Evidence-based intentional teaching can help educators and teachers progress and support children’s learning. It is also important for educators and teachers to incorporate the intentionality of children and their families into their planning for children’s learning.
Smiling toddler

This article was originally published in Every Child magazine Vol. 28 No. 3 2022

Intentional teaching is an important pedagogical practice that educators and teachers use to promote children’s learning and development. The Early Years Learning Framework (EYLF) describes intentional educators and teachers as deliberate, purposeful and thoughtful in their decisions and actions (Department of Education, Employment and Workplace Relations [DEEWR], 2009) (PDF).

Intentional teaching can involve planned experiences as well as the many spontaneous, purposeful decisions that educators and teachers make when responding to children’s ideas, interactions and play.

It may include:

  • engaging children in playful experiences
  • purposefully stepping back to let children lead the learning
  • providing materials or provocations that set the stage for learning
  • supporting children during everyday routines
  • noticing children’s play and extending their learning
  • promoting language skills and reinforcing vocabulary
  • practising problem-solving and stretching children’s thinking
  • selecting effective ways to assess children’s learning and development
  • engaging with families
  • learning with and from children.

If you can explain why you are doing what you are doing, and how it is helping children learn, then you are teaching intentionally (Epstein, 2014). Intentional teaching is a way of being, doing and thinking that is embedded in every moment of every day.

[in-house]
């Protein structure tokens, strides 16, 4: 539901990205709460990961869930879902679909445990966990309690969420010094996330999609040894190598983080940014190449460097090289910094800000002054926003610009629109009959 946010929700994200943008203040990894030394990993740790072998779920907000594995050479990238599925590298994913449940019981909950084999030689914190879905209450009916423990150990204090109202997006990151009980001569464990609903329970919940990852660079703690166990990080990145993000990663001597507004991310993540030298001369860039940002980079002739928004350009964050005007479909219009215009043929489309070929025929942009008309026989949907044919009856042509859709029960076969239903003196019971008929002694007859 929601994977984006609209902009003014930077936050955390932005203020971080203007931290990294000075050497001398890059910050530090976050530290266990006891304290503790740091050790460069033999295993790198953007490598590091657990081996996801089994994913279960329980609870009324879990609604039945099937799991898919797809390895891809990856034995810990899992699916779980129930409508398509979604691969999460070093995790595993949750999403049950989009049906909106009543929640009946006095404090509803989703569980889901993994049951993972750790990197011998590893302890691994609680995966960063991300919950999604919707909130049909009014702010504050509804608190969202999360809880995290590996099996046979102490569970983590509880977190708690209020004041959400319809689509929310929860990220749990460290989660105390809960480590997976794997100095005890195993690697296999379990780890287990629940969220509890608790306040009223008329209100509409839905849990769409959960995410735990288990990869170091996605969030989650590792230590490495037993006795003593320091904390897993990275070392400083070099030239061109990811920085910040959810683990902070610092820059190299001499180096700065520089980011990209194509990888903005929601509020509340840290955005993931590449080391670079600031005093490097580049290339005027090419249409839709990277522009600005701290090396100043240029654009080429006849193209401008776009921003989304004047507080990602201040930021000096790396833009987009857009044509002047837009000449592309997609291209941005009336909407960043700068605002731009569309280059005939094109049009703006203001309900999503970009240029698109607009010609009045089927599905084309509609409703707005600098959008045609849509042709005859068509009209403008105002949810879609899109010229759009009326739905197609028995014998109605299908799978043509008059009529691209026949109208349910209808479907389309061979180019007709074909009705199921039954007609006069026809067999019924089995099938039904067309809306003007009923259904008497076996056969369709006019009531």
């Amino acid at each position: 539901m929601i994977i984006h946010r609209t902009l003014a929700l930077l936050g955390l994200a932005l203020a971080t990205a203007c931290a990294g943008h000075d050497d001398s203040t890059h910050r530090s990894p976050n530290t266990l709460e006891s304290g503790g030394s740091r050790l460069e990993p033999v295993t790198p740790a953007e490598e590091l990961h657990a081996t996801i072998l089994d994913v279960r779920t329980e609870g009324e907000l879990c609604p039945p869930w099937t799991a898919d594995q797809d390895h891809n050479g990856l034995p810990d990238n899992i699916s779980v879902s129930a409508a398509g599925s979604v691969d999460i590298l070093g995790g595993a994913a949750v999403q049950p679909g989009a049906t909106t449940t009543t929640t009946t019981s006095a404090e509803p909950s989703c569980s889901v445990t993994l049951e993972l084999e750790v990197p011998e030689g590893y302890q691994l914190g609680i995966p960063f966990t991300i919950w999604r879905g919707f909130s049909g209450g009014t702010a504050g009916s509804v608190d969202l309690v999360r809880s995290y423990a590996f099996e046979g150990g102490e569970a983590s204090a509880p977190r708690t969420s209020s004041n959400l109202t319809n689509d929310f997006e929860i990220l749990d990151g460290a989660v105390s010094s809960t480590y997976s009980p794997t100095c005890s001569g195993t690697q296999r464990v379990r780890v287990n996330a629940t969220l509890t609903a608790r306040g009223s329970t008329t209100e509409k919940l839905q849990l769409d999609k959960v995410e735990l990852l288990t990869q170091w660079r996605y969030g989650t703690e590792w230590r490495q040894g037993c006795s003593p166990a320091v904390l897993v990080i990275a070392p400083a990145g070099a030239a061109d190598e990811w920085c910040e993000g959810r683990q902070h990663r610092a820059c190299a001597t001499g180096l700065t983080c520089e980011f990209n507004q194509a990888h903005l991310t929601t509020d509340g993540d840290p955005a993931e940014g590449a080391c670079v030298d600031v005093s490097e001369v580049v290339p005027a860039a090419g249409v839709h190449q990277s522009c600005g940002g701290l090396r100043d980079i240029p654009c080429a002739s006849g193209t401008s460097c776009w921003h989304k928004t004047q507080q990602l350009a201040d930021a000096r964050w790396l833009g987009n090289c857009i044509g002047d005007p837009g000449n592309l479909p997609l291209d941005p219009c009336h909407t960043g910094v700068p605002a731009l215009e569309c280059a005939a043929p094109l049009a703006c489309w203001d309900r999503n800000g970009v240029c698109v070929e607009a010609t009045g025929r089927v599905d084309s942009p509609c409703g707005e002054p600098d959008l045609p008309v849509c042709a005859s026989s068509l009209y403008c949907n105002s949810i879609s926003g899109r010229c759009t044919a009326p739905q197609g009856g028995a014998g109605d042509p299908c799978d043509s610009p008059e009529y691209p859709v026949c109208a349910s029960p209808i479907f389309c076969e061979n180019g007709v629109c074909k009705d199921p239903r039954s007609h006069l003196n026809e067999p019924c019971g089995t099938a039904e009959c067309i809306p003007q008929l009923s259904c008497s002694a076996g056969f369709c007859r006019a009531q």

The role of evidence in intentional teaching

Intentional teaching encompasses a range of strategies that evidence demonstrates has a positive impact on children’s learning and development, such as sustained shared thinking (Siraj-Blatchford, 2009). Using evidence to inform intentional teaching can help educators and teachers plan, do, assess and reflect (as per the National Quality Standard Element 1.3.1 Assessment and Planning Cycle).

Evidence can help to address some key questions raised by intentional teaching practice, such as:

  • What are children learning and what comes next? Evidence about how children learn and develop can help educators and teachers notice and describe children’s progress and understand the next steps in their learning. The Australian Education Research Organisation (AERO) is currently working with partners to develop learning trajectories for key domains of learning and development, such as executive functions and mathematical thinking, embedded in the holistic EYLF outcomes.
  • How do children learn and how can we best support them in their learning? Evidence about effective pedagogical practices can help educators and teachers decide how best to support each child’s learning and development.

AERO is working with educators, teachers and early childhood education and care (ECEC) sector leaders to make evidence more accessible and useful for all kinds of pedagogical decision-making. By showing how evidence informs educators’ and teachers’ intentions, actions and reflection, AERO can help lift the professional status of ECEC practice.

Whose intentions matter?

Children and families have their own aspirations for learning and development, which educators and teachers can incorporate into their planning. AERO’s resources on family engagement (3 to 5 years) will help you partner with families to set goals for children’s learning and development that reflect their perspectives.

Children’s intentions are also important. Intentional teaching involves ‘tuning in’ – recognising what children are feeling and thinking, and what their needs and desires are (Barnes, 2012). This means noticing the many purposes of children’s play and interactions, such as gaining attention, investigating a question or expressing something that matters to them. When educators and teachers are responsive and support children (by, for example, asking open-ended questions or ‘wondering aloud’), they stimulate children’s thinking and enrich their learning (Connor, 2012) (PDF).

The best intentional teaching happens when everyone in an ECEC service – children, educators and teachers – is engaged in purposeful play and work, celebrating children’s progress and sharing their learning along the way.